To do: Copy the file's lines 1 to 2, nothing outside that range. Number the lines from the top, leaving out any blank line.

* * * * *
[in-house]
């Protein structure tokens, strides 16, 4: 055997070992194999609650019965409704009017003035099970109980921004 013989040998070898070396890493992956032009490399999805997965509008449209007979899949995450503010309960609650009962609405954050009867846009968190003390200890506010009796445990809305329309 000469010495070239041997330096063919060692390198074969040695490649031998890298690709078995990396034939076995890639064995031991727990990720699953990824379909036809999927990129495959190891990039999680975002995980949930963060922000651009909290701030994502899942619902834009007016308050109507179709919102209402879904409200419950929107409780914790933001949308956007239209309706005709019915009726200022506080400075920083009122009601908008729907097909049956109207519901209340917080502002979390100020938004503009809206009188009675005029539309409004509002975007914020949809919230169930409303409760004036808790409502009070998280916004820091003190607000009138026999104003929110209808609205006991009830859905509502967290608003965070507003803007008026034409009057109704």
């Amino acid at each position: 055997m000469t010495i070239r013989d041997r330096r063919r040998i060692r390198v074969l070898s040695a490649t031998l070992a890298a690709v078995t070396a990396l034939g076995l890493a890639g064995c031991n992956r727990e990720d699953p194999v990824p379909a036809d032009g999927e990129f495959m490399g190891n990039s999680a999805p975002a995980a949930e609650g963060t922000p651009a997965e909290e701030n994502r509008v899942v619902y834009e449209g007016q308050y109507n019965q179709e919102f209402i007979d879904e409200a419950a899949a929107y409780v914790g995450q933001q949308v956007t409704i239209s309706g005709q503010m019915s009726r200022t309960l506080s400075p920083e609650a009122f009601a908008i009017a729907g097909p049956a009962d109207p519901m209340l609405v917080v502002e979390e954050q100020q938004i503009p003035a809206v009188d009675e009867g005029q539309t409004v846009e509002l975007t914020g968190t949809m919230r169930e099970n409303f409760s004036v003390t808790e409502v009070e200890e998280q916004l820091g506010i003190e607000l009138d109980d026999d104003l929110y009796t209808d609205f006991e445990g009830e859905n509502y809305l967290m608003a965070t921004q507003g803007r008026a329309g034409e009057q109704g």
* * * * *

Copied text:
[in-house]
């Protein structure tokens, strides 16, 4: 055997070992194999609650019965409704009017003035099970109980921004 013989040998070898070396890493992956032009490399999805997965509008449209007979899949995450503010309960609650009962609405954050009867846009968190003390200890506010009796445990809305329309 000469010495070239041997330096063919060692390198074969040695490649031998890298690709078995990396034939076995890639064995031991727990990720699953990824379909036809999927990129495959190891990039999680975002995980949930963060922000651009909290701030994502899942619902834009007016308050109507179709919102209402879904409200419950929107409780914790933001949308956007239209309706005709019915009726200022506080400075920083009122009601908008729907097909049956109207519901209340917080502002979390100020938004503009809206009188009675005029539309409004509002975007914020949809919230169930409303409760004036808790409502009070998280916004820091003190607000009138026999104003929110209808609205006991009830859905509502967290608003965070507003803007008026034409009057109704």